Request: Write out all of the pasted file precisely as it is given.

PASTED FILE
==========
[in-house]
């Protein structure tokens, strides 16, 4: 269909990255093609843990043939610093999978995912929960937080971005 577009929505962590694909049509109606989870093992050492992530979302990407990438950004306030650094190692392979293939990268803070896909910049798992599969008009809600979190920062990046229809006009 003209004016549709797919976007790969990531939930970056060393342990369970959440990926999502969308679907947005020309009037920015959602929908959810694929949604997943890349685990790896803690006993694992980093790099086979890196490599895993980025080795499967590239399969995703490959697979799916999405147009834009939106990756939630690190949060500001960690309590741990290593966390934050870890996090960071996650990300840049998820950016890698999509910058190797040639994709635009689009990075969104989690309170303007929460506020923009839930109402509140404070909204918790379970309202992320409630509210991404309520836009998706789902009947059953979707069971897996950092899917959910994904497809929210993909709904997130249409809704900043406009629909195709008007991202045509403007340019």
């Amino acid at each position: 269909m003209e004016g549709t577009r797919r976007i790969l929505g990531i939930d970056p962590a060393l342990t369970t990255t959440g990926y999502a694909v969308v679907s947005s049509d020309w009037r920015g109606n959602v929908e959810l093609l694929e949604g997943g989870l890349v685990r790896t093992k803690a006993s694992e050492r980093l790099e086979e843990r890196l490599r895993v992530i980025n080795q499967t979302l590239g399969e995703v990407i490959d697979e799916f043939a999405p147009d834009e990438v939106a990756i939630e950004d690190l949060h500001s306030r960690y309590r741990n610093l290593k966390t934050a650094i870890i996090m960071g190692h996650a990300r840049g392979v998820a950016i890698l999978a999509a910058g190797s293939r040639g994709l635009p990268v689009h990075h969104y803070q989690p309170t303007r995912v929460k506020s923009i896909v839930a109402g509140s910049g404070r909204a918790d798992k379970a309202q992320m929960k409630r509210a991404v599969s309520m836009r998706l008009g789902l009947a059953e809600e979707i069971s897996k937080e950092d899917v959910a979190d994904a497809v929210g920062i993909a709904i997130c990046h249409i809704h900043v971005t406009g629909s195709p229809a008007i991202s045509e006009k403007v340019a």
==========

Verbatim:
[in-house]
């Protein structure tokens, strides 16, 4: 269909990255093609843990043939610093999978995912929960937080971005 577009929505962590694909049509109606989870093992050492992530979302990407990438950004306030650094190692392979293939990268803070896909910049798992599969008009809600979190920062990046229809006009 003209004016549709797919976007790969990531939930970056060393342990369970959440990926999502969308679907947005020309009037920015959602929908959810694929949604997943890349685990790896803690006993694992980093790099086979890196490599895993980025080795499967590239399969995703490959697979799916999405147009834009939106990756939630690190949060500001960690309590741990290593966390934050870890996090960071996650990300840049998820950016890698999509910058190797040639994709635009689009990075969104989690309170303007929460506020923009839930109402509140404070909204918790379970309202992320409630509210991404309520836009998706789902009947059953979707069971897996950092899917959910994904497809929210993909709904997130249409809704900043406009629909195709008007991202045509403007340019």
């Amino acid at each position: 269909m003209e004016g549709t577009r797919r976007i790969l929505g990531i939930d970056p962590a060393l342990t369970t990255t959440g990926y999502a694909v969308v679907s947005s049509d020309w009037r920015g109606n959602v929908e959810l093609l694929e949604g997943g989870l890349v685990r790896t093992k803690a006993s694992e050492r980093l790099e086979e843990r890196l490599r895993v992530i980025n080795q499967t979302l590239g399969e995703v990407i490959d697979e799916f043939a999405p147009d834009e990438v939106a990756i939630e950004d690190l949060h500001s306030r960690y309590r741990n610093l290593k966390t934050a650094i870890i996090m960071g190692h996650a990300r840049g392979v998820a950016i890698l999978a999509a910058g190797s293939r040639g994709l635009p990268v689009h990075h969104y803070q989690p309170t303007r995912v929460k506020s923009i896909v839930a109402g509140s910049g404070r909204a918790d798992k379970a309202q992320m929960k409630r509210a991404v599969s309520m836009r998706l008009g789902l009947a059953e809600e979707i069971s897996k937080e950092d899917v959910a979190d994904a497809v929210g920062i993909a709904i997130c990046h249409i809704h900043v971005t406009g629909s195709p229809a008007i991202s045509e006009k403007v340019a």